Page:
An increase in number of children breastfed in Nigeria could save lives of more than 820,000 children under the age of five, the United Nations Children’s Emergency Fund (UNICEF) has declared.
In the same report by UNICEF on “Progress of Breastfeeding in Nigeria” made available to newsmen by its Communication Officer (Advocacy, Media and External Relations), Mrs. Ijeoma Onuoha-Ogwe, it was revealed that: “More breastfeeding could prevent the death of 20,000 women a year from breast cancer… lead to improvement in birth spacing, reduction in women’s risk of diabetes and may reduce rates of ovarian cancer.”
The UNICEF nutrition programme in Nigeria supports actions that focus on the first 1,000 days of life, including pregnancy in high-risk areas.
The report also said: “Children who are breastfed for longer periods have lower rates of infectious disease and death than children who are breastfed for shorter periods or were never breastfed.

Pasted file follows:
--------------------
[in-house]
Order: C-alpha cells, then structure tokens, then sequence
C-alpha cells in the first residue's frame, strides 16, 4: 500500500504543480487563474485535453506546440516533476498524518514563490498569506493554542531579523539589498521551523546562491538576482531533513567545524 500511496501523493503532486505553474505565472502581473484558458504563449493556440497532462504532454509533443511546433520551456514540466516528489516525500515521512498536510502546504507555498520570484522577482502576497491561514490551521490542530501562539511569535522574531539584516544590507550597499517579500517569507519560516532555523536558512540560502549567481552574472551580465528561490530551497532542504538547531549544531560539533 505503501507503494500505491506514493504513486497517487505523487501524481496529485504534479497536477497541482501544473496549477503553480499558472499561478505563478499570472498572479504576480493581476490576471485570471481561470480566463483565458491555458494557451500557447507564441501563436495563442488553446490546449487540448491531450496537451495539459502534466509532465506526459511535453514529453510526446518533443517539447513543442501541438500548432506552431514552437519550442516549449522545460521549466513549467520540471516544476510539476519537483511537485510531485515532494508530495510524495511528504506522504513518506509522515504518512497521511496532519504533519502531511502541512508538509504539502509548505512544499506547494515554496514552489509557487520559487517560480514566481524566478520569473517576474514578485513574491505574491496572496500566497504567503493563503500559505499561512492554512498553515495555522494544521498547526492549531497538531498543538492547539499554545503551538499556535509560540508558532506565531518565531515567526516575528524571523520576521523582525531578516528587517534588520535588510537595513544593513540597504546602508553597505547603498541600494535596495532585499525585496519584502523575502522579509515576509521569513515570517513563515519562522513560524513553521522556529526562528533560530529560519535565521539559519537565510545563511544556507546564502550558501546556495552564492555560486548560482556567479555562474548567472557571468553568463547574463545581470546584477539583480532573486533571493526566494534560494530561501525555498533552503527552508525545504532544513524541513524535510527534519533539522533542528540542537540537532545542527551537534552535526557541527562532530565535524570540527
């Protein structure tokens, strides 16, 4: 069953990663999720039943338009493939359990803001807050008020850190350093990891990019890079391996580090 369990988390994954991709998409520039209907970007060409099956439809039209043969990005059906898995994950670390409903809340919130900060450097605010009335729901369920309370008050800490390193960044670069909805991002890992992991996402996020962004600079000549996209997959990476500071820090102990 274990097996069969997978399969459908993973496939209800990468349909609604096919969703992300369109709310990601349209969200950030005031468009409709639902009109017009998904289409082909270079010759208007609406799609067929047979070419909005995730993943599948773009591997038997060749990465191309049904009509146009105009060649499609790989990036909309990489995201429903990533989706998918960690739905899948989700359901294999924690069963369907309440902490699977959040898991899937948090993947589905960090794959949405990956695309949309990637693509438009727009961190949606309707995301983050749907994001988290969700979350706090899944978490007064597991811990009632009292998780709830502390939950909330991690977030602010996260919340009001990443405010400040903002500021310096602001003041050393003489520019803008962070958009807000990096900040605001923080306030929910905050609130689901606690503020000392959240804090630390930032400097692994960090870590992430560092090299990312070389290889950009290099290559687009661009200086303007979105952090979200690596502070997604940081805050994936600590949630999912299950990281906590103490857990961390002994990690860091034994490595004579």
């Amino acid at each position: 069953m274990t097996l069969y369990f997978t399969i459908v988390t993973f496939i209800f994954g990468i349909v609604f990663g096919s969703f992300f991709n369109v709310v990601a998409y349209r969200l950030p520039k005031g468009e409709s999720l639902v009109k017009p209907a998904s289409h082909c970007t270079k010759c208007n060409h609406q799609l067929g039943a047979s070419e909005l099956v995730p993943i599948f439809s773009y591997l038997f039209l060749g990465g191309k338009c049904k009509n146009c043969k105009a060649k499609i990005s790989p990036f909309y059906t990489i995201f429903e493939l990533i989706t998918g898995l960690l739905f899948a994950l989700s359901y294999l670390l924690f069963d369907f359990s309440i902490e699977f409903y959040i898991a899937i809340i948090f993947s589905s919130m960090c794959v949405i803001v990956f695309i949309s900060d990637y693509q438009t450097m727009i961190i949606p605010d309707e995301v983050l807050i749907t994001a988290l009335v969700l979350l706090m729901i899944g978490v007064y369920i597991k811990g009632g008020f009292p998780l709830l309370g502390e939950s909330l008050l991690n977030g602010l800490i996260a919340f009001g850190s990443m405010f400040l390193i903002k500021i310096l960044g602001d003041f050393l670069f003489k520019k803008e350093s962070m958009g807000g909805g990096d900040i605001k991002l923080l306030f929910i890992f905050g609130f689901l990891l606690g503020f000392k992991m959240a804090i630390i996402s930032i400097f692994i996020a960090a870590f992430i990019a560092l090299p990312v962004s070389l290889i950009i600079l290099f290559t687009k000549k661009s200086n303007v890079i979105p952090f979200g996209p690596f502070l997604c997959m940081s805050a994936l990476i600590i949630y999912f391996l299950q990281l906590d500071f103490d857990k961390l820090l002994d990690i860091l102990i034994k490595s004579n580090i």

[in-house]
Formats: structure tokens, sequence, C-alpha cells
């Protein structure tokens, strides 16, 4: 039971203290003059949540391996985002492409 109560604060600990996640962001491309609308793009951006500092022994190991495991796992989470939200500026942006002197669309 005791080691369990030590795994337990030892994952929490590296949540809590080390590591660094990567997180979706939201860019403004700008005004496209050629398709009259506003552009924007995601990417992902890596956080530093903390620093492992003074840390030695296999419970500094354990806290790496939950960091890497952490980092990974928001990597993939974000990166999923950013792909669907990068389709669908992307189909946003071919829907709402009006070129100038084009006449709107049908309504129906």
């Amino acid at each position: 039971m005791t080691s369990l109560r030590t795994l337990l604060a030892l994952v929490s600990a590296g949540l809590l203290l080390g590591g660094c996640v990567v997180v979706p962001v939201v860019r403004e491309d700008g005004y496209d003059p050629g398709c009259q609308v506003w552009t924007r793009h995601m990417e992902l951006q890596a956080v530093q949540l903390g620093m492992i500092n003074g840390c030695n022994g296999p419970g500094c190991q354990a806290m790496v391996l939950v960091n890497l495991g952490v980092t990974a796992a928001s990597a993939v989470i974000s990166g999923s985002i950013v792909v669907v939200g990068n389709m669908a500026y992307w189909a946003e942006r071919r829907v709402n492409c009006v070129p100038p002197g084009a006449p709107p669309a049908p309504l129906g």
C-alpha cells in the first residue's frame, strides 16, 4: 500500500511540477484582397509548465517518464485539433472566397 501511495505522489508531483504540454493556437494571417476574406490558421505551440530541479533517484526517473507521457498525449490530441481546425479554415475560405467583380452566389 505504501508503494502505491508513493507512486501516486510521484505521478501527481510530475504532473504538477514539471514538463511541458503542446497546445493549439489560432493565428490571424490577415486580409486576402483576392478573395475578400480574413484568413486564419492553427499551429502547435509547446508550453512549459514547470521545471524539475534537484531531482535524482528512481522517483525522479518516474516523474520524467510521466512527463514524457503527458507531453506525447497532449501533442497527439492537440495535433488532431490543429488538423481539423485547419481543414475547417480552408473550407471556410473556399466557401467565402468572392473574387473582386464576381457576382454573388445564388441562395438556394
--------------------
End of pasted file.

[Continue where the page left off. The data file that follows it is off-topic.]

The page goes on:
“Longer periods of breastfeeding are associated with reduction in a child’s risk of being overweight or obese. Breastfeeding is associated with an IQ increase of three to four points. Successful breastfeeding depends on support – from families, communities, health care providers, employers and governments.”
Work is one of the leading barriers to breastfeeding and contributes to mother’s decision to stop the practice early, the report said, adding that, “a study on breastfeeding indicated that interventions such as maternity leave, workplace support and employment status of mothers led to a 30 per cent increase in breastfeeding rates.” Health care professionals influence breastfeeding practices at critical moments. However, many lack the knowledge and skill required to support women who want to breastfeed. Community-based interventions such as including group counseling and education increased timely breastfeeding initiation by 86 per cent.
The report further showed: “Exclusive breastfeeding is particularly uncommon in the North West geopolitical zone, where the practice is four times less common than in the North Central and South West zones.”